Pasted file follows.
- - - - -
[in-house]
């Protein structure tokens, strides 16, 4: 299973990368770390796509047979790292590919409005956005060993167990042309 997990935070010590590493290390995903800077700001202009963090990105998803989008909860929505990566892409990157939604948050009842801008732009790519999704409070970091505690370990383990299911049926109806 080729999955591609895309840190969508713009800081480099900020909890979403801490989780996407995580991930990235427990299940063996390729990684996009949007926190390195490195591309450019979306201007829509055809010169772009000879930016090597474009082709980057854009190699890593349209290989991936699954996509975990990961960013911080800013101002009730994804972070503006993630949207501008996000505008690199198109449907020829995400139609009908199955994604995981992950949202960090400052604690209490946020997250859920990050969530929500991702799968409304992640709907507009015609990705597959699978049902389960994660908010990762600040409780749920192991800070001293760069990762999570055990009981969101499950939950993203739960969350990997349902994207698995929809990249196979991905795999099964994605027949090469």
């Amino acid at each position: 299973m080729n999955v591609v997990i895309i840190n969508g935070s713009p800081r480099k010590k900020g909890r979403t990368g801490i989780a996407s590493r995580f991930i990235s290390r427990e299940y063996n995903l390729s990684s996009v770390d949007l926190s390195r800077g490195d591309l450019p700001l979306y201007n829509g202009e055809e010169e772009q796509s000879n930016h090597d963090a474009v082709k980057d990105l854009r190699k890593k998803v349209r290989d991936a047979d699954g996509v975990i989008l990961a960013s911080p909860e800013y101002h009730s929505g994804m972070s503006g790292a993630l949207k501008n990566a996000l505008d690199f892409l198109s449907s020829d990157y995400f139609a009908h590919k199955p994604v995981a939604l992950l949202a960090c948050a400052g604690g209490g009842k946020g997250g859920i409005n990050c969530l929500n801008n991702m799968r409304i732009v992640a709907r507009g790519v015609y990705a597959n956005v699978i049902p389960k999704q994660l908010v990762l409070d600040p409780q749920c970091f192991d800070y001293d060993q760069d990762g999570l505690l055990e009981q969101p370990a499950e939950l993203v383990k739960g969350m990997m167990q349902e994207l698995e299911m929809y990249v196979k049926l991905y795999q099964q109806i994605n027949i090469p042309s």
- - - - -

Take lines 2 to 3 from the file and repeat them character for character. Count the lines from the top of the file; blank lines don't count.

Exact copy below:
């Protein structure tokens, strides 16, 4: 299973990368770390796509047979790292590919409005956005060993167990042309 997990935070010590590493290390995903800077700001202009963090990105998803989008909860929505990566892409990157939604948050009842801008732009790519999704409070970091505690370990383990299911049926109806 080729999955591609895309840190969508713009800081480099900020909890979403801490989780996407995580991930990235427990299940063996390729990684996009949007926190390195490195591309450019979306201007829509055809010169772009000879930016090597474009082709980057854009190699890593349209290989991936699954996509975990990961960013911080800013101002009730994804972070503006993630949207501008996000505008690199198109449907020829995400139609009908199955994604995981992950949202960090400052604690209490946020997250859920990050969530929500991702799968409304992640709907507009015609990705597959699978049902389960994660908010990762600040409780749920192991800070001293760069990762999570055990009981969101499950939950993203739960969350990997349902994207698995929809990249196979991905795999099964994605027949090469």
């Amino acid at each position: 299973m080729n999955v591609v997990i895309i840190n969508g935070s713009p800081r480099k010590k900020g909890r979403t990368g801490i989780a996407s590493r995580f991930i990235s290390r427990e299940y063996n995903l390729s990684s996009v770390d949007l926190s390195r800077g490195d591309l450019p700001l979306y201007n829509g202009e055809e010169e772009q796509s000879n930016h090597d963090a474009v082709k980057d990105l854009r190699k890593k998803v349209r290989d991936a047979d699954g996509v975990i989008l990961a960013s911080p909860e800013y101002h009730s929505g994804m972070s503006g790292a993630l949207k501008n990566a996000l505008d690199f892409l198109s449907s020829d990157y995400f139609a009908h590919k199955p994604v995981a939604l992950l949202a960090c948050a400052g604690g209490g009842k946020g997250g859920i409005n990050c969530l929500n801008n991702m799968r409304i732009v992640a709907r507009g790519v015609y990705a597959n956005v699978i049902p389960k999704q994660l908010v990762l409070d600040p409780q749920c970091f192991d800070y001293d060993q760069d990762g999570l505690l055990e009981q969101p370990a499950e939950l993203v383990k739960g969350m990997m167990q349902e994207l698995e299911m929809y990249v196979k049926l991905y795999q099964q109806i994605n027949i090469p042309s």